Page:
Pool Drowning Accidents: What You Need to Know
Summer is a time of fun for kids when they are on vacation from school and have plenty of time to spend participating in activities such as swimming. For parents, this can be a stressful season because you want to keep your children safe yet allow them to enjoy their summer. Pools can be a particularly dangerous area of concern.
Pool accidents are an all too common occurrence. According to the Centers for Disease Control and Prevention (CDC), about 10 deaths occur each day in the United States due to unintentional drowning not related to boating. About two of every 10 deaths occur to a child under the age of 14. Drowning is the fifth leading cause of unintentional injury death in the United States. For every person who drowns, there are an additional five people who visit emergency rooms due to non-fatal submersion incidents.
The law requires semi-public pools be inspected once a year for water quality and safety. Approximately 29% have violations. In addition to pool chemical problems, improper fencing and gates are common violations.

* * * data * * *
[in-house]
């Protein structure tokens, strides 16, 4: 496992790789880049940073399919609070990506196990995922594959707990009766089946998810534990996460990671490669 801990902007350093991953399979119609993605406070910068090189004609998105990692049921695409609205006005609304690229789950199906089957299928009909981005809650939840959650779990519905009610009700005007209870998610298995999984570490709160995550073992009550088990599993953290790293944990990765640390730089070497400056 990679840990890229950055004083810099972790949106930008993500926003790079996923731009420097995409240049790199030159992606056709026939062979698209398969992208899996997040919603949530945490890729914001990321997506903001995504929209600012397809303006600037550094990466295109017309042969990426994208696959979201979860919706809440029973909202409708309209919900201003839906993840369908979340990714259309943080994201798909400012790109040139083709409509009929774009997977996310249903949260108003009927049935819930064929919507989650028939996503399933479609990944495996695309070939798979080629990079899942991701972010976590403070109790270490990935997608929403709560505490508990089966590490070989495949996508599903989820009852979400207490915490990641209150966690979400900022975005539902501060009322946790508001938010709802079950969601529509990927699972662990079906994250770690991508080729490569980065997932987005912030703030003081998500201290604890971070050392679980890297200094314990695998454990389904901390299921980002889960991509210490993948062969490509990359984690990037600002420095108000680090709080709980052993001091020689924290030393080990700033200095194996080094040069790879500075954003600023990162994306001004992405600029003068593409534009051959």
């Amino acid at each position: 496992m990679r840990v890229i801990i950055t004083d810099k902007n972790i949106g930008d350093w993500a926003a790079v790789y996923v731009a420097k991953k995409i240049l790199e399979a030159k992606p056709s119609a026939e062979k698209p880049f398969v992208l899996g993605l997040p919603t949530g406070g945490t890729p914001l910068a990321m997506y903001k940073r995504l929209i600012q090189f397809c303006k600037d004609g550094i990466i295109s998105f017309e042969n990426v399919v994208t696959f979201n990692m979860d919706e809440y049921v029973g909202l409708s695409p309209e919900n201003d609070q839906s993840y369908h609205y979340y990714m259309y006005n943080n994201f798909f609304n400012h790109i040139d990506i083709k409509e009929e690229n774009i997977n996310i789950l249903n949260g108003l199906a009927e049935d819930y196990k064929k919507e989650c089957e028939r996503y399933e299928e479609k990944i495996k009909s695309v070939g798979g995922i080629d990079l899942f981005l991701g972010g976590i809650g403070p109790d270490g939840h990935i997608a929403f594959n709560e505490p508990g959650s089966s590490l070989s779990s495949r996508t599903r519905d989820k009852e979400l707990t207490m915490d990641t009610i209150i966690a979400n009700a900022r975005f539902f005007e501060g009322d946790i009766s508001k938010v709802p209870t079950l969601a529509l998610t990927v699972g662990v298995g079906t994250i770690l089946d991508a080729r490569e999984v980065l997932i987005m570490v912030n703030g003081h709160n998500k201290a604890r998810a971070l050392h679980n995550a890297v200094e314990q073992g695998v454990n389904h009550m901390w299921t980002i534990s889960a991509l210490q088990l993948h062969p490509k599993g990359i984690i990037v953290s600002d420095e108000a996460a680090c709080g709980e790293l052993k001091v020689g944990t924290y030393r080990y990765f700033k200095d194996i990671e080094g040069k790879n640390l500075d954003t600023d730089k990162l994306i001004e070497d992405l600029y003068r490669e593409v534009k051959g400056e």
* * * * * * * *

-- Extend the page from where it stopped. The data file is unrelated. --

While inspections are an important part of safety, pools must also provide proper supervision in the form of lifeguards. Additionally, lifeguards must be properly trained and managed to ensure that they perform their tasks responsibly. They must watch for the signs of drowning and immediately provide assistance to anyone struggling in the pool.
Pool safety is essential for children and adults alike. The pool should enforce safety rules and should not allow too many people in the pool at one time since this can be difficult to manage. Parents should not allow young children to go to the pool unless with an adult. One of the best things you can do to help prevent drowning is to teach your child to swim. Swimming lessons are available for children as young as several months of age.
Many pool accidents happen at private pools. Backyard pools are a common place where drowning accidents occur. Private pools should have the proper fences and locked gates to keep children from entering them without invitation. For above-ground pools, remove the ladder and keep it a safe distance away from the pool when not in use. When having a party or gathering, make sure that an adult is posted at the pool to keep children out. In the event of a pool party, there should be enough responsible adults to watch children while they are swimming. This task should not be taken lightly.
If your child suffered a serious injury or died as a result of a pool accident, the negligent party can be held responsible for your damages.
If the pool owner or the pool management company did something wrong, they are liable for the accident. Contact our experienced legal team at Gibbs & Parnell to discuss the details of your case today.